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Nets up and preparing the corpses

First job of the day today was to put up nets. We managed to get 4 out of the 10 nets up this morning, they are all 40′ standard mist nets – nets 11, 12, 8 and 7.

Net 7 up but it needs a bridge across to it

Net 7 up but it needs a bridge across to it

We tried digging out the snow drift at net 5 but there is so much water there we were fighting a losing battle.

Ian digging out the snow where net 5 should be

Ian digging out the snow where net 5 should be

The stations maintenance manager, Jeff arrived back by boat late morning and was immediately put to work!. There is still a big snow drift blocking the way to net 2 so after lunch Jeff took the snow blower down there and we were then able to put that net up.

Our next job was a rather gruesome one. We  had to spend some time preparing the specimens for the forthcoming banding workshop. A banding workshop here is a very different affair to a ringing course in the UK. UK courses involve gaining experience with live birds, net skills and extraction techniques under the supervision of experienced trainers. The last course i attended here in Canada there was no field work involved it was all classroom based and specimens were used. Although saying that, the observatory i was based at last Spring, Innis Point Bird Observatory, held a couple of training weekends for their volunteer helpers and that was more along the lines of a UK course, at Innis they are lucky enough to have a fair number of experienced banders who were able to supervise.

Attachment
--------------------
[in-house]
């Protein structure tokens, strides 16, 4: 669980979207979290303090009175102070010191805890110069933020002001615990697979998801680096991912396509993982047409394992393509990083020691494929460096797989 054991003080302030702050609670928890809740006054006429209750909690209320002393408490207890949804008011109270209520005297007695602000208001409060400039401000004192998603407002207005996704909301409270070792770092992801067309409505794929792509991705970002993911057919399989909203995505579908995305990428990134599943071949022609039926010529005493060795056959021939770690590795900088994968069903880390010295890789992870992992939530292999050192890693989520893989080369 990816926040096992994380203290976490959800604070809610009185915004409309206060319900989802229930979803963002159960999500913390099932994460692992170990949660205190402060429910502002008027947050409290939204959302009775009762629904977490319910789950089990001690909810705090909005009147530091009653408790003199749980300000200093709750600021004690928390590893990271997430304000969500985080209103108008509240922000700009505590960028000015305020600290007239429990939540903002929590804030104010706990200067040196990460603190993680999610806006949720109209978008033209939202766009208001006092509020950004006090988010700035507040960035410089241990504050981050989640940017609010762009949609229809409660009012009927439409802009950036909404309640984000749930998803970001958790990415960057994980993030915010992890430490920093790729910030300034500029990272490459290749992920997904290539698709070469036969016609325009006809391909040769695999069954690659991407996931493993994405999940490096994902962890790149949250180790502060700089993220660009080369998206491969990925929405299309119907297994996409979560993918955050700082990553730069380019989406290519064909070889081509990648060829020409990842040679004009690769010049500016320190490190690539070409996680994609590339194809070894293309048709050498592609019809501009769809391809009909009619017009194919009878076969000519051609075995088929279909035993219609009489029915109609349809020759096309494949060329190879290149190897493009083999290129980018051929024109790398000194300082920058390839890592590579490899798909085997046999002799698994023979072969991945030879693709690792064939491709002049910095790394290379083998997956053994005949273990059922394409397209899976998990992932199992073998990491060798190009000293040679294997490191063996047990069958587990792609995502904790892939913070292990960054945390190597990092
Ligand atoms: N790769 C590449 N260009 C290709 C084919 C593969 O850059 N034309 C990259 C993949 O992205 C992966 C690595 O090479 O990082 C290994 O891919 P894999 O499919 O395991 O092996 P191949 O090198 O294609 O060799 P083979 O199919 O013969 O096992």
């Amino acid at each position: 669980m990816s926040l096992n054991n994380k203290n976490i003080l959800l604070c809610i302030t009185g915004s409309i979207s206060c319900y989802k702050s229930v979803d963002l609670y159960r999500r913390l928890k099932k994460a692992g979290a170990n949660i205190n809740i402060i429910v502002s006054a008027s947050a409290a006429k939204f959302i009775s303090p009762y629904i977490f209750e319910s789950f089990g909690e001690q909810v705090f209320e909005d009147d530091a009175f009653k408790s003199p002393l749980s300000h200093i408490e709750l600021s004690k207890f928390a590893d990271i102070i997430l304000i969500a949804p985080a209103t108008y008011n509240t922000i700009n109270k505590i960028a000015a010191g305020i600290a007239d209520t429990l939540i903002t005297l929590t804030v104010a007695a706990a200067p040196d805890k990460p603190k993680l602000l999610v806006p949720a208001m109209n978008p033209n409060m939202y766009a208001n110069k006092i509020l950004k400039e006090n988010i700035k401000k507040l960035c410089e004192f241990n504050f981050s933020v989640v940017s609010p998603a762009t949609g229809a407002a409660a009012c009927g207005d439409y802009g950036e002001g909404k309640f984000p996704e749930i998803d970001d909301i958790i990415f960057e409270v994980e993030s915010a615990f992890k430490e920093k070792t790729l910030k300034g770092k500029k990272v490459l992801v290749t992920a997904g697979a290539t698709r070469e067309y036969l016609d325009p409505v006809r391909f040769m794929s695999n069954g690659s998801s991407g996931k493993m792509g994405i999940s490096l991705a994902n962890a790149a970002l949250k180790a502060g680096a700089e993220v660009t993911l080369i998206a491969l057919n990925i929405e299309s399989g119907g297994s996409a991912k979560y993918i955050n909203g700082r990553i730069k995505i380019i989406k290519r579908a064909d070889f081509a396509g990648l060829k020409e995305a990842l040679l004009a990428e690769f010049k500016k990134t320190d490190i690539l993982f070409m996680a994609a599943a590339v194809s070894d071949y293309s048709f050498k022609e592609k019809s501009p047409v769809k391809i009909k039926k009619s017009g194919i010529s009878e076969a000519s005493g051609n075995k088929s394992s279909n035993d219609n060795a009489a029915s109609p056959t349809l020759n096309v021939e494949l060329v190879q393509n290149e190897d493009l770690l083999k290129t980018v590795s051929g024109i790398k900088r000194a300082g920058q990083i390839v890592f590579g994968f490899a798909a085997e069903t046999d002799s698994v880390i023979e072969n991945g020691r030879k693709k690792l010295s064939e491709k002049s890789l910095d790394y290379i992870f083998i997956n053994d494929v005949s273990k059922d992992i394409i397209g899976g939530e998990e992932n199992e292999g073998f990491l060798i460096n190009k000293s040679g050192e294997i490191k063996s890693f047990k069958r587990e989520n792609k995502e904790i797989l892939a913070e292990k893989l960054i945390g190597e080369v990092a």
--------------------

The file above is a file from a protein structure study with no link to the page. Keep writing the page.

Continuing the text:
For the course that will take place here this coming weekend we have a large box of specimens on loan from the museum in Ontario and we also have a selection of frozen birds which are rather gruesome and a bit stinky. We sorted the spring from the autumn birds and threw away anything that looked too gruesome and squashed.

Frozen birds, mostly found dead, dead from hitting windows and quite a lot that died during a big storm in May 2004

Frozen birds, mostly found dead, dead from hitting windows and quite a lot that died during a big storm in May 2004

A much needed walk and some fresh air brought us a new species for the trip – Pine Siskins

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